West Virginia University senior Nick Rubenstein was raised to do as much as possible in life.
“My mom has always pushed me to be an active person in all aspects of life,” he said. “It all boils down to the idea that life is too short to not take advantage of every moment.”
“It is good preparation for the real world. Outside of college you don’t get to sleep until noon and then go to class and hang out all afternoon,” he said.
Click below to hear Rubenstein share his WVU experience.
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Rubenstein, of Capon Bridge, spends a lot of his time in the chemistry lab, where he is performing biological research on reactive oxygen species, chemically-reactive molecules containing oxygen. The research can be applied in a lot of areas, including the medical field.
“Someday it will be able to be used to figure out which cells are cancerous, which cells are being targeted by cancer drugs and how healthy and infected cells react differently to treatments and other factors,” he said.
When he is not working diligently in the lab or in class, he is the president of the WVU Interfraternity Council and a member of Beta Theta Pi fraternity. His position on the council keeps him busy organizing and managing the activities of all 15 fraternities and eight sororities on WVU’s campus.
Rubenstein has also been a member of a host of other student organizations, and is currently active in the National Society of Collegiate Scholars. His membership in such organizations keep his weekends busy with community service. He has been involved in March to College Day, a program designed to get young children interested in college, Morgantown street cleanings and the American Cancer Society’s Relay for Life, among other things.
To top it all off, he helps support himself by working a part-time job at a local pharmacy.
Fitting in everything he has to do in a day, requires a lot of time management.
“I am very careful. I have lists everywhere. I feel a little psychotic sometimes with all my lists,” he said. “I plan out what I have to do each day to complete the goals I have set for myself each week.”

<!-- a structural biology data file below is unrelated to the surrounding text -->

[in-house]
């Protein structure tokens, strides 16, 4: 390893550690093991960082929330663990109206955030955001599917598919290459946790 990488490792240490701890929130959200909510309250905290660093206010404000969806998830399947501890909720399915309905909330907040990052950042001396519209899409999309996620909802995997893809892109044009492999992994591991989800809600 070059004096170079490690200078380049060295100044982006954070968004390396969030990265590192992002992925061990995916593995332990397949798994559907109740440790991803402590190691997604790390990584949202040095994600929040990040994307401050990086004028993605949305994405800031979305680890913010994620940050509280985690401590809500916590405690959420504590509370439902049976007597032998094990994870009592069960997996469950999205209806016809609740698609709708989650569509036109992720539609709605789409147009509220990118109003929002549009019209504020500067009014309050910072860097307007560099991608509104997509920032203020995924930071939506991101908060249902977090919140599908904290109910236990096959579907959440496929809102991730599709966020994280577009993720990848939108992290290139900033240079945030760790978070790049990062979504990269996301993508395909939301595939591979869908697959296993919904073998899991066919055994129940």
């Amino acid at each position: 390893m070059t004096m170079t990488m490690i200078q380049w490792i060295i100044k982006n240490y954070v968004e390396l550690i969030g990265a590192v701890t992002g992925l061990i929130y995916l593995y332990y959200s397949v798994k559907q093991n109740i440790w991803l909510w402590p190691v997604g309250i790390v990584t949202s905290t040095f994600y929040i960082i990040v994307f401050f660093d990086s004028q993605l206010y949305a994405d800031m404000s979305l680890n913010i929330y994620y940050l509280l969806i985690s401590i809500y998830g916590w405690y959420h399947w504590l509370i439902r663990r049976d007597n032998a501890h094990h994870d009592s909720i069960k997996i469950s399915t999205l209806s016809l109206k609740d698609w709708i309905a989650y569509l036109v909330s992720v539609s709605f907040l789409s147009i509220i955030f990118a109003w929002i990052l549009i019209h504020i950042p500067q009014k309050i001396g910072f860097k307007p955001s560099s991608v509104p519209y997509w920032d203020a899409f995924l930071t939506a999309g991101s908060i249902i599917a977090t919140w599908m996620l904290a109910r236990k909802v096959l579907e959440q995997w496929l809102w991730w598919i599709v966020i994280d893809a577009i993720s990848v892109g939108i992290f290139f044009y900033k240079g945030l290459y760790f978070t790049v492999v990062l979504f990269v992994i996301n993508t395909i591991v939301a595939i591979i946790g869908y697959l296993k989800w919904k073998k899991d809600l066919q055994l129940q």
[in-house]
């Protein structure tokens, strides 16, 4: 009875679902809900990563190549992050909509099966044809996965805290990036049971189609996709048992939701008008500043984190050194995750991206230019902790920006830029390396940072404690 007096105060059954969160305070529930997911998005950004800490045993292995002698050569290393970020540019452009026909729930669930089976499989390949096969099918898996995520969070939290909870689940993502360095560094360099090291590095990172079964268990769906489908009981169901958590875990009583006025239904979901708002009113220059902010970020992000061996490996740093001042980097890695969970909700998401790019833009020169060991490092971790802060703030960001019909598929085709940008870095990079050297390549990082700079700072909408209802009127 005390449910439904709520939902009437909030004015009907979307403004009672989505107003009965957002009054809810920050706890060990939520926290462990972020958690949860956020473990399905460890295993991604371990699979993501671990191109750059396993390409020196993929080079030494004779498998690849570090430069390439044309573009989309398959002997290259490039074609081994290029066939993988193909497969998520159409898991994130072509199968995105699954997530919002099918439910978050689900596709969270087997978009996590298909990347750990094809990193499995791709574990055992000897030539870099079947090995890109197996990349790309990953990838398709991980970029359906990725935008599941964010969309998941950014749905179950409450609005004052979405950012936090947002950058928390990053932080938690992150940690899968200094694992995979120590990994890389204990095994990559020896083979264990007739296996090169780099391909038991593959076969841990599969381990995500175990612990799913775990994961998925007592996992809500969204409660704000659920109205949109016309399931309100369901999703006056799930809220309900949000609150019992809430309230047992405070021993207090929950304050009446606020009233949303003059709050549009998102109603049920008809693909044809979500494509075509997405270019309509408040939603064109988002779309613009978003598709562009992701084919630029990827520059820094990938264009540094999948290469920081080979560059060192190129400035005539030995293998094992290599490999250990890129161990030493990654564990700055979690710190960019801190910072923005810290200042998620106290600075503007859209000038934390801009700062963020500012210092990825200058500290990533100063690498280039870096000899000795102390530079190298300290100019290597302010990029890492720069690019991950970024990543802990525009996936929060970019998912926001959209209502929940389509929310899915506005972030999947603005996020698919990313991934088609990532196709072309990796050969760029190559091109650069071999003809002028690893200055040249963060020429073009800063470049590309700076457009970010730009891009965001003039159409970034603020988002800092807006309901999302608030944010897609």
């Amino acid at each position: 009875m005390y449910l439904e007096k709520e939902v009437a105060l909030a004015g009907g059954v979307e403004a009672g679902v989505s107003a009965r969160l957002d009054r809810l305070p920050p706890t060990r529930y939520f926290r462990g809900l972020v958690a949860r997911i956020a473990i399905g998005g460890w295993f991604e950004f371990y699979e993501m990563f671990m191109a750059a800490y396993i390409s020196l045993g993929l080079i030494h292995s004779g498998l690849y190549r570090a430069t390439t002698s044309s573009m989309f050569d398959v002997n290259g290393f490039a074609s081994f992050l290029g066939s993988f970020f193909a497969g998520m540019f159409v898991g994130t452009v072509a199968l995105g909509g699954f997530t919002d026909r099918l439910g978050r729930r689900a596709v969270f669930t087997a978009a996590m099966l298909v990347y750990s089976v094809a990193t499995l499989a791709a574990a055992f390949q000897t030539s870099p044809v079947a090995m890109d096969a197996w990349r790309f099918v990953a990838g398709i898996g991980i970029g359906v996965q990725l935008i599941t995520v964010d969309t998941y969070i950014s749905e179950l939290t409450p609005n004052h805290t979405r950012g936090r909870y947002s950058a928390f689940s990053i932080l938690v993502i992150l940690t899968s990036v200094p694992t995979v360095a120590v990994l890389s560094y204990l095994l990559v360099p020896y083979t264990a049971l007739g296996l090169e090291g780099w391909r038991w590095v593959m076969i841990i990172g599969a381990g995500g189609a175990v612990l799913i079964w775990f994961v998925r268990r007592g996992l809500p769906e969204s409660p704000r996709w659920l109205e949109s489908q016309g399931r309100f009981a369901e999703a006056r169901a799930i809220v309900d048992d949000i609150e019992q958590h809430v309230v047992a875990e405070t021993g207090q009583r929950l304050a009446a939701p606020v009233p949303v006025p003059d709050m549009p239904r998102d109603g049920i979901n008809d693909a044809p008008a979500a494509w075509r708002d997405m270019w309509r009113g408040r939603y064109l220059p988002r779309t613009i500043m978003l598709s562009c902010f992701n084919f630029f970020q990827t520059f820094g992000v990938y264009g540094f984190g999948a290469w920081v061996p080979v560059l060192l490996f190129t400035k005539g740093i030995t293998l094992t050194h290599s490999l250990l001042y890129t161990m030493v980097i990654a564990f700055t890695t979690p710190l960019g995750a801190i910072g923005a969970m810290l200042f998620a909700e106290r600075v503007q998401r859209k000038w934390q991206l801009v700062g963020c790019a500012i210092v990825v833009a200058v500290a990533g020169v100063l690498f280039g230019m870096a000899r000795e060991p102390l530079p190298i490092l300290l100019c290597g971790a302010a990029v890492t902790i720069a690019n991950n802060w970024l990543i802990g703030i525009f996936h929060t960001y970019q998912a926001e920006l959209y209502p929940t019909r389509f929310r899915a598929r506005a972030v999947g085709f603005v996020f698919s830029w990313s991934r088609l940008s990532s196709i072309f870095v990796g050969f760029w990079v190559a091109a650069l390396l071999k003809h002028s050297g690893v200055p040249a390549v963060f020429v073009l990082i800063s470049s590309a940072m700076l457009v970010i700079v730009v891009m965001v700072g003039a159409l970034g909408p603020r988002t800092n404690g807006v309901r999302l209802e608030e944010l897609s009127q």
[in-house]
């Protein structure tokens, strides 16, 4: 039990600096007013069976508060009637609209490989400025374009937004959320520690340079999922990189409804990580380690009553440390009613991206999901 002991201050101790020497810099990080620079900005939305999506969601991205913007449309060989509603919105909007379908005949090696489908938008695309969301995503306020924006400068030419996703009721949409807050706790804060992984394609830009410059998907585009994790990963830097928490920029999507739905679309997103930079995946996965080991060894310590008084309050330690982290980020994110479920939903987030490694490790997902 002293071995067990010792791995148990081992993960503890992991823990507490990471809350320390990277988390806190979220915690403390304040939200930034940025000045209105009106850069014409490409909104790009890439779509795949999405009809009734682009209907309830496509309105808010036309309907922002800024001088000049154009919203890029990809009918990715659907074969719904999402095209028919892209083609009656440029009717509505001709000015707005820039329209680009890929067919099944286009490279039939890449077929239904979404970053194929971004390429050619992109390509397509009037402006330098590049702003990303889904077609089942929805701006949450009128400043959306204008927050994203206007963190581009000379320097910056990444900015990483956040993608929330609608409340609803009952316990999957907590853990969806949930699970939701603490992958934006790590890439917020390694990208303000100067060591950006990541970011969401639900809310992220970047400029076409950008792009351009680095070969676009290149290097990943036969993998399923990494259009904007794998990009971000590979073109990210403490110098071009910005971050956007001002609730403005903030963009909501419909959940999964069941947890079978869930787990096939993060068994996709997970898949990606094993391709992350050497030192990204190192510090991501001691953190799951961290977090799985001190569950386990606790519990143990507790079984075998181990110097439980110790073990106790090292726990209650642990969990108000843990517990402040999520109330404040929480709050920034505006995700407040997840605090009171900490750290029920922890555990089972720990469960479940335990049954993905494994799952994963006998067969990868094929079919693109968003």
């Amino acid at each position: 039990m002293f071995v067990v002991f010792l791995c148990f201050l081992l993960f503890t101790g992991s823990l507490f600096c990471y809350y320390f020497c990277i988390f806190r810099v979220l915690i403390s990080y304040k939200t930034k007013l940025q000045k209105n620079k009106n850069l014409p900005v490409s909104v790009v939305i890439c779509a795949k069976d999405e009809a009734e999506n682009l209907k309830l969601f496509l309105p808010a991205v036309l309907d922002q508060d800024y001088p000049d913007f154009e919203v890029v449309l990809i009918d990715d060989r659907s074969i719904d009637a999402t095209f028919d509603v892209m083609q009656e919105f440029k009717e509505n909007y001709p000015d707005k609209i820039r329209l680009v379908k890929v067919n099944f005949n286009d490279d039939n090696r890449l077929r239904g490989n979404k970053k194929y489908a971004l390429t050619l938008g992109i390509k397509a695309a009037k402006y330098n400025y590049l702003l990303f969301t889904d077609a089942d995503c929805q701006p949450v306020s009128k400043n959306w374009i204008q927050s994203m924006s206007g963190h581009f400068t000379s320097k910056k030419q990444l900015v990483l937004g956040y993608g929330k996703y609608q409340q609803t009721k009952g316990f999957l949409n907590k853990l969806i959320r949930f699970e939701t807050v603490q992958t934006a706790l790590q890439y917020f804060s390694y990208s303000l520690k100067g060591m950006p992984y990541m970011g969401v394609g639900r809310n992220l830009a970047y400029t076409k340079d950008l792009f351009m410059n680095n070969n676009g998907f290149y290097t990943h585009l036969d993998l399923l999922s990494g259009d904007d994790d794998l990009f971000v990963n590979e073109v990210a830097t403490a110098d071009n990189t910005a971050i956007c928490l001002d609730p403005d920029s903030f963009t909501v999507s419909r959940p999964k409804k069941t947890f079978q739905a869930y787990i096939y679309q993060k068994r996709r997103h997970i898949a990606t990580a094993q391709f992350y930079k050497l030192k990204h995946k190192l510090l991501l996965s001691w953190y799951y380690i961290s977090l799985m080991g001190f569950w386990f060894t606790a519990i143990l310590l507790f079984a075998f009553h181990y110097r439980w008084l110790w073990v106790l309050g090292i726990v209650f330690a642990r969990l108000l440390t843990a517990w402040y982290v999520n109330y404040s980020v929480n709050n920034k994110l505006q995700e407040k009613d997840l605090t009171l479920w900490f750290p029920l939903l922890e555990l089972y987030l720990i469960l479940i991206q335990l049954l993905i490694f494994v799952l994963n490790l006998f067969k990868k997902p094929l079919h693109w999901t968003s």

He attributes his good time management skills to being a fraternity member.
“You learn very quickly how to manage your time to fulfill your academic and fraternity obligations,” he said.
Overall, he feels like his busy life is good preparation for his future career of choice – medicine.
“I hear doctors don’t sleep much,” he said.
Growing up with two brothers that were close in age, Rubenstein spent a lot of time in the doctor’s office. He got to know his pediatrician who also did a lot of community service in the area, and participated in Doctors Without Borders – something Rubenstein hopes to do in the future.
“It is one thing to help people in America, where the quality of life is at a certain point and the majority of people have access to care whether they can afford it or not,” he said. “In third world and developing nations they don’t have that option. I feel like it would be really nice to be able to help these people in any way that I could.”
Rubenstein credits his hectic college life to the WVU experience.
“WVU is living up to the reputation of being the best time of your life,” he said. “I have gotten to meet more people than I ever thought I ever would and I have access to great opportunities. I have been exposed to the world outside of Capon Bridge.”
Coming to WVU is something that Rubenstein always knew was going to be his destiny. Being a Mountaineer is something that runs in his family.
His uncle, aunt and older brother are all WVU graduates.
“I have been watching Mountaineer basketball and football since I have been able to walk,” he said.
Rubenstein is currently in the process of applying to medical school. He will graduate in May of 2012.
By Colleen DeHart
WVU University Relations/News
CONTACT: University Relations/News